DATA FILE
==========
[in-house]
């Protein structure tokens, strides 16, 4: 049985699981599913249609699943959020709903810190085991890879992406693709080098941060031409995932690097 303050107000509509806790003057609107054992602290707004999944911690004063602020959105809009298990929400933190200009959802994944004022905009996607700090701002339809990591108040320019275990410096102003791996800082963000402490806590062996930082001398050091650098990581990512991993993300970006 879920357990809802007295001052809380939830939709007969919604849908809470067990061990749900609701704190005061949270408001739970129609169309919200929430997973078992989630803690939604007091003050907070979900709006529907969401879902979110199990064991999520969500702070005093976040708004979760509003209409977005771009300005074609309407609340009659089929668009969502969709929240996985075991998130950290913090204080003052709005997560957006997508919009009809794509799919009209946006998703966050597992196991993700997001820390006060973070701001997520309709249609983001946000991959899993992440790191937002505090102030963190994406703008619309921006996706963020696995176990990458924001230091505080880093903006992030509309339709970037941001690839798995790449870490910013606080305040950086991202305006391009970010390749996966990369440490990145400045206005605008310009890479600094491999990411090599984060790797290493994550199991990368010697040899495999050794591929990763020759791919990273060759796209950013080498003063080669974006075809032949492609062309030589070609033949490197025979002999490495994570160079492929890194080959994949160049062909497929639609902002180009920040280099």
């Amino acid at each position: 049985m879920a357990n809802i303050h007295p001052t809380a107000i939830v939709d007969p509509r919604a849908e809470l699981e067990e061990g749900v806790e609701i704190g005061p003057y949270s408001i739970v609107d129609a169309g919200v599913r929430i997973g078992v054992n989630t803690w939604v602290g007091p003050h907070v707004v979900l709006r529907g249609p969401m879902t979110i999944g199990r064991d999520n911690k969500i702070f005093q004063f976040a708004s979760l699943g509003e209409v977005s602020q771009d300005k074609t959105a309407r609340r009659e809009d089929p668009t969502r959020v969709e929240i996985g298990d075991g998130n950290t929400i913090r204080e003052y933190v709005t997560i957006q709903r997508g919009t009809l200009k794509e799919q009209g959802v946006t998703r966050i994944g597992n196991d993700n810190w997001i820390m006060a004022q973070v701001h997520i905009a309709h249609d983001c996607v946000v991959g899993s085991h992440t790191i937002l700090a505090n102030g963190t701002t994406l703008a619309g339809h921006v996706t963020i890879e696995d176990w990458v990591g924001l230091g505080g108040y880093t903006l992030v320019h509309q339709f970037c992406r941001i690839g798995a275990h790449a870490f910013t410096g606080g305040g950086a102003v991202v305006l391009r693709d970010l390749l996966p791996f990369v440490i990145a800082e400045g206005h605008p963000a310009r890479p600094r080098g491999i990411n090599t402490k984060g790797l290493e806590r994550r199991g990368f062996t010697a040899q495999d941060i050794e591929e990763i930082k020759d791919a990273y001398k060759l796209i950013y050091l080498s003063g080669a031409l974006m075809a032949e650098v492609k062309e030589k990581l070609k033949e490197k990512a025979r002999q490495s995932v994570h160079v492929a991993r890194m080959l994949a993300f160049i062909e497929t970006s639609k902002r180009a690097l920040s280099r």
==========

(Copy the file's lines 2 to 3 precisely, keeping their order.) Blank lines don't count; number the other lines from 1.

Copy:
């Protein structure tokens, strides 16, 4: 049985699981599913249609699943959020709903810190085991890879992406693709080098941060031409995932690097 303050107000509509806790003057609107054992602290707004999944911690004063602020959105809009298990929400933190200009959802994944004022905009996607700090701002339809990591108040320019275990410096102003791996800082963000402490806590062996930082001398050091650098990581990512991993993300970006 879920357990809802007295001052809380939830939709007969919604849908809470067990061990749900609701704190005061949270408001739970129609169309919200929430997973078992989630803690939604007091003050907070979900709006529907969401879902979110199990064991999520969500702070005093976040708004979760509003209409977005771009300005074609309407609340009659089929668009969502969709929240996985075991998130950290913090204080003052709005997560957006997508919009009809794509799919009209946006998703966050597992196991993700997001820390006060973070701001997520309709249609983001946000991959899993992440790191937002505090102030963190994406703008619309921006996706963020696995176990990458924001230091505080880093903006992030509309339709970037941001690839798995790449870490910013606080305040950086991202305006391009970010390749996966990369440490990145400045206005605008310009890479600094491999990411090599984060790797290493994550199991990368010697040899495999050794591929990763020759791919990273060759796209950013080498003063080669974006075809032949492609062309030589070609033949490197025979002999490495994570160079492929890194080959994949160049062909497929639609902002180009920040280099």
């Amino acid at each position: 049985m879920a357990n809802i303050h007295p001052t809380a107000i939830v939709d007969p509509r919604a849908e809470l699981e067990e061990g749900v806790e609701i704190g005061p003057y949270s408001i739970v609107d129609a169309g919200v599913r929430i997973g078992v054992n989630t803690w939604v602290g007091p003050h907070v707004v979900l709006r529907g249609p969401m879902t979110i999944g199990r064991d999520n911690k969500i702070f005093q004063f976040a708004s979760l699943g509003e209409v977005s602020q771009d300005k074609t959105a309407r609340r009659e809009d089929p668009t969502r959020v969709e929240i996985g298990d075991g998130n950290t929400i913090r204080e003052y933190v709005t997560i957006q709903r997508g919009t009809l200009k794509e799919q009209g959802v946006t998703r966050i994944g597992n196991d993700n810190w997001i820390m006060a004022q973070v701001h997520i905009a309709h249609d983001c996607v946000v991959g899993s085991h992440t790191i937002l700090a505090n102030g963190t701002t994406l703008a619309g339809h921006v996706t963020i890879e696995d176990w990458v990591g924001l230091g505080g108040y880093t903006l992030v320019h509309q339709f970037c992406r941001i690839g798995a275990h790449a870490f910013t410096g606080g305040g950086a102003v991202v305006l391009r693709d970010l390749l996966p791996f990369v440490i990145a800082e400045g206005h605008p963000a310009r890479p600094r080098g491999i990411n090599t402490k984060g790797l290493e806590r994550r199991g990368f062996t010697a040899q495999d941060i050794e591929e990763i930082k020759d791919a990273y001398k060759l796209i950013y050091l080498s003063g080669a031409l974006m075809a032949e650098v492609k062309e030589k990581l070609k033949e490197k990512a025979r002999q490495s995932v994570h160079v492929a991993r890194m080959l994949a993300f160049i062909e497929t970006s639609k902002r180009a690097l920040s280099r």